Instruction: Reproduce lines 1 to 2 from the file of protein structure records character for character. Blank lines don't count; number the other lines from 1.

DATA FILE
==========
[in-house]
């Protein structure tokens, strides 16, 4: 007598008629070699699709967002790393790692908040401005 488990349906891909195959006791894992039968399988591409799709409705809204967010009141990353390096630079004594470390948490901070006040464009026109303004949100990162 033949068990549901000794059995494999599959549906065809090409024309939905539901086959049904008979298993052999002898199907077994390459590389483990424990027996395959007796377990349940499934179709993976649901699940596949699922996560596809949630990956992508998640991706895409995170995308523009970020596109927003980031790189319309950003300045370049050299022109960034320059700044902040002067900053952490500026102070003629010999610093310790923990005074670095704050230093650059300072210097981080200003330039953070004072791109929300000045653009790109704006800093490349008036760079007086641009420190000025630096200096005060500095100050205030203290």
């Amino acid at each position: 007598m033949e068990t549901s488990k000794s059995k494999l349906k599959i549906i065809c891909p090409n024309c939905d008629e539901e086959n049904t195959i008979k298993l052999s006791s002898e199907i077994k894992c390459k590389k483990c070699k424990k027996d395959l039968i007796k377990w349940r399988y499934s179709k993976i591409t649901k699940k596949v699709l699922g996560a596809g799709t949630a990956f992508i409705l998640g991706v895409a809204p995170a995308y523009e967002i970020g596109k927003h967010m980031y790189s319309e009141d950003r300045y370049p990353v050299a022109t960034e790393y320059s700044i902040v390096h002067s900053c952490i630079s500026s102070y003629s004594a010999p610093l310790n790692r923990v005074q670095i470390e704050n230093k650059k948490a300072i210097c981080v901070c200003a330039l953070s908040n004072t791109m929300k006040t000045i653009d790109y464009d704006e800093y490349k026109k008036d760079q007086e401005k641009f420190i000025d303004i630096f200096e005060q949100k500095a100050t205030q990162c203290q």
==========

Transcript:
[in-house]
């Protein structure tokens, strides 16, 4: 007598008629070699699709967002790393790692908040401005 488990349906891909195959006791894992039968399988591409799709409705809204967010009141990353390096630079004594470390948490901070006040464009026109303004949100990162 033949068990549901000794059995494999599959549906065809090409024309939905539901086959049904008979298993052999002898199907077994390459590389483990424990027996395959007796377990349940499934179709993976649901699940596949699922996560596809949630990956992508998640991706895409995170995308523009970020596109927003980031790189319309950003300045370049050299022109960034320059700044902040002067900053952490500026102070003629010999610093310790923990005074670095704050230093650059300072210097981080200003330039953070004072791109929300000045653009790109704006800093490349008036760079007086641009420190000025630096200096005060500095100050205030203290």